Jerreth Sterns can beat some great odds to land a job with Bucs

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TAMPA — Jerreth Sterns wasn’t drafted, because he was just a playbook taller than 5-foot-7. But that never stopped him from standing out.

The bigger the game, the bigger he plays.

The Western Kentucky star is one of only three players in the last two decades to lead the country in receptions (150), yards received (1,902) and touchdowns (17). Others are Michael Crabtree, who did it for Texas Tech in 2007; and DeVonta Smith of Alabama, who did it two years ago for Alabama to win the Heisman Cup.

But some of Sterns’ best play came against non-Conference USA opponents. He had 17 catches for 186 yards and a goal in a 48-31 loss at Michigan State and added nine receipts for 171 yards and three scores vs. Army (38-35 losses).

“I’ve done it at every level,” said Sterns, one of three free agent receivers signed by the Bucs at minicamp Saturday. “There’s always the question of, ‘How big is he? How fast is he?’ They always doubted me. But in my opinion, all I do is earn at each level. In the end, not catching a cold just added fuel to the fire and made me hungrier.”

Sterns joins two other diminutive baiters in the rookie minicamp: Deven Thompkins of Utah State (5-7) and Kaylon Geiger of Texas Tech (5-9). Sterns ran just 4.58 on his pro day on the 40-yard dash. But his 40-inch vertical jump allowed him to compete for the ball against bigger defenders.

Bucs coach Todd Bowles impressed with Sterns in practice Friday and Saturday.

“He’s fast. He caught a lot of balls in college,” said Bowles. “…He has really good hands, so he blinks in practice.”

The Bucs had a packed receiving room before adding Falcons free agent Russell Gage in the off-season. But Chris Godwin could miss the first month of the season recovering from a torn ACL.

Breshad Perriman, who was out of work when he re-signed with Bucs midway through the season, and training player Cyril Grayson each earned last season’s match-winning TD reception.

Scotty Miller fell behind with a foot injury, while Tyler Johnson struggled to duplicate his rookie season. The Bucs also got very little from Jaelon Darden, a fourth-round pick from North Texas, as a receiver or kick return.

Sterns had another NFL club looking to sign him as a free agent, but he saw an opportunity with the Bucs.

“Tampa is a great situation for me,” he said. “I know the receiving room is deep, but there are a lot of people I can learn from and improve my game by watching those people. I’m just blessed to be here and excited for this opportunity.”

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A two-star recruit from Waxahachie High School in Texas, Stern was initially committed to the Army but later chose the Houston Baptist. He played 11 games with four touchdowns as a freshman, then increased to 10 TD and 867 received yards in 12 games as a sophomore.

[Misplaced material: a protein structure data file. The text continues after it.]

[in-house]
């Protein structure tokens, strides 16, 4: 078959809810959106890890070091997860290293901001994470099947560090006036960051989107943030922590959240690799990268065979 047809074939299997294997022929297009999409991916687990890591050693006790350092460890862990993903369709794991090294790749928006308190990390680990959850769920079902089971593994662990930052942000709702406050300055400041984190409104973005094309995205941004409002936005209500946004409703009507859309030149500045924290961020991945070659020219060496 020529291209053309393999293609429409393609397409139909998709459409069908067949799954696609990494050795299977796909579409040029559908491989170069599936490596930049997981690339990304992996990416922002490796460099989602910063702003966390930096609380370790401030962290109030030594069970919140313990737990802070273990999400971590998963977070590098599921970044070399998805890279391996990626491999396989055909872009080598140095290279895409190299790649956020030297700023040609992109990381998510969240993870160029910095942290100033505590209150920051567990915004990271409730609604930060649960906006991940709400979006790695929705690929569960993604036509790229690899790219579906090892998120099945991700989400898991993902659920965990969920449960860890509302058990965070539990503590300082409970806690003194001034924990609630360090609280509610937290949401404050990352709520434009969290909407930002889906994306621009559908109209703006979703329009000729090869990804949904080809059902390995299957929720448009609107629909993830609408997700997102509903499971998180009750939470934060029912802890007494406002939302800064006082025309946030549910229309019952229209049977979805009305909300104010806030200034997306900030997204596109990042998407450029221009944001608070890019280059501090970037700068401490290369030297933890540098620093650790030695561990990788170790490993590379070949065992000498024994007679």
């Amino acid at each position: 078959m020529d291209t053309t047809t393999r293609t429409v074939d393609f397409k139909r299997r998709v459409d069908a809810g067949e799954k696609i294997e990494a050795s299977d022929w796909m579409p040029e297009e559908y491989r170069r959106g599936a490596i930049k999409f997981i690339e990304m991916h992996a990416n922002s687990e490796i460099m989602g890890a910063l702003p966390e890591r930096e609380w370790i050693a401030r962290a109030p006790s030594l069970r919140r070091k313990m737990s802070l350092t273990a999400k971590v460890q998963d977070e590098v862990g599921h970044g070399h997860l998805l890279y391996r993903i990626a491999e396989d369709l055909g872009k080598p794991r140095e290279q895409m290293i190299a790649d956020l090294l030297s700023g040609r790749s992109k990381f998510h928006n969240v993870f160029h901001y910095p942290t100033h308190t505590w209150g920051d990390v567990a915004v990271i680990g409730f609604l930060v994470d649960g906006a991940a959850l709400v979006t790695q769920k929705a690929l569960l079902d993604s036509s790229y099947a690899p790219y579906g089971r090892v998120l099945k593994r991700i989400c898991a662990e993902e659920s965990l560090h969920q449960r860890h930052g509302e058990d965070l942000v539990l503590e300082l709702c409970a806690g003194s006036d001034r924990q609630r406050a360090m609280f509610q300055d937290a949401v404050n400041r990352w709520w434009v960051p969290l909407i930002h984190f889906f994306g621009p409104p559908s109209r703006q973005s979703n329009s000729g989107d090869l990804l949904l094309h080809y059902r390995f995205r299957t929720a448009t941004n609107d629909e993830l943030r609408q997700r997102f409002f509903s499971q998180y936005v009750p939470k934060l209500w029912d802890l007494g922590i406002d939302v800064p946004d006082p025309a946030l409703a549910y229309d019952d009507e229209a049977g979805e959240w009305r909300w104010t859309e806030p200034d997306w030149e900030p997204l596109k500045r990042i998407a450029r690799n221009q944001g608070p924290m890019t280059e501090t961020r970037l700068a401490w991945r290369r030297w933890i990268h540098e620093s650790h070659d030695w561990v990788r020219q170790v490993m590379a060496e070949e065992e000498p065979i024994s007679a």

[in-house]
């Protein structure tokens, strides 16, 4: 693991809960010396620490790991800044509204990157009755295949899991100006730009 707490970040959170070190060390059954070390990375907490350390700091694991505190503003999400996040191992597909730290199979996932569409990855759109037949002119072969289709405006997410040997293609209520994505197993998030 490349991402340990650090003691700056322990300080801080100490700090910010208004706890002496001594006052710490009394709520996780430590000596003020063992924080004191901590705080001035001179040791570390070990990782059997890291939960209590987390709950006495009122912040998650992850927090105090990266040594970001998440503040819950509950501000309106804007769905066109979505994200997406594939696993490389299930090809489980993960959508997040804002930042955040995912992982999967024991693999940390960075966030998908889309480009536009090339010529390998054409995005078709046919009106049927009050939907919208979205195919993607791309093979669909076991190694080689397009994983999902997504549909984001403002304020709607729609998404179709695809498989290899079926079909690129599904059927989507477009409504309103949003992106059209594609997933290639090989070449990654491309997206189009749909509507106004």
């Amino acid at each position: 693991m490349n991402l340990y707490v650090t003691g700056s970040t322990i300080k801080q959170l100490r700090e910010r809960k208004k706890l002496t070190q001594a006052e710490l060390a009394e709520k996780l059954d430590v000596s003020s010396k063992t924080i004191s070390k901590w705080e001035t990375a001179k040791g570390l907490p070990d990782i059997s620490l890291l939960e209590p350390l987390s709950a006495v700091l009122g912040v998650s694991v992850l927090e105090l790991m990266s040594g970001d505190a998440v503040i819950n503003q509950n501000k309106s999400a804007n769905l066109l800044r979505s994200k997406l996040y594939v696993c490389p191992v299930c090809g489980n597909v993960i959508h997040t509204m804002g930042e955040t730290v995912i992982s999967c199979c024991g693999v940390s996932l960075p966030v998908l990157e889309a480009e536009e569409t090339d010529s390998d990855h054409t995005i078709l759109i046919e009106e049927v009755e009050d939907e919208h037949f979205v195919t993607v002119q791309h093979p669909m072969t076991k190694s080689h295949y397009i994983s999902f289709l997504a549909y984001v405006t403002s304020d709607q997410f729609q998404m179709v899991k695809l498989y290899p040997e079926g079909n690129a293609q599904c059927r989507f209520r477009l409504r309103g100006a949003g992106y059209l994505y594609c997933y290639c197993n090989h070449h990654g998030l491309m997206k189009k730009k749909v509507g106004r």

It was then that Houston Baptist offensive coordinator Zach Kittley was hired in Western Kentucky and ended up bringing quarterbacks Bailey Zappe and Sterns with him as transfers.

Zappe was drafted in the fourth round by the Patriots after setting an NCAA record with 5,967 yards and 62 touchdowns last season.

“The foul runs while the quarterback is running, and any foul, for sure,” Sterns said. “Bailey is a huge reason for my success, and I’m grateful to have a quarterback like that in college.”

Sterns didn’t set out to achieve a triple collegiate football crown for the recipient, but that speaks to his consistency.

“Going into the season, I’m definitely not thinking about that,” he said. “But in playing on offense like that, you know you have chances to put up big numbers. I’m not thinking like, let’s win a triple crown. Towards the end of the season when I realized it was possible, it was, let’s take it.”

While Sterns is short, she weighs 183 pounds, mostly distributed in her lower half. While not as fast, he reminded former Panthers All-Pro Steve Smith, who he worked with in the off-season.

“He’s one of those guys that you look up to as a smaller guy, but he played like he was 6-4,” Sterns said of Smith. “It was great to see the guy, and I got the chance to practice a bit with him in my pre-draft process. I was a bit blown away when I first met him. ”

The Bucs have a history of finding some really solid NFL players who weren’t drafted, especially the pass catcher. Adam Humphries was signed from rookie test camp and has 320 career receptions in the NFL. Tight late Cam Brate, not made from Harvard, is third in Bucs history with 33 career touchdown receptions.

“Some of those guys are a bit smaller and you don’t like having a team full of little guys, but at the end of the day, if they can play, they can play,” said Bucs receiver coach Kevin Garver.

The final test will be how much trust Sterns can build with quarterback Tom Brady, who has had success with small slot receivers.

“Tom Brady is one of those guys who just wants a football player, and if you look at his track record he’s got guys like (Wes) Welker, (Danny) Amendola, smaller receivers who just make games and are just footballers. ball,” said Stern. “So, hopefully, I can come here and get his stamp of approval.”

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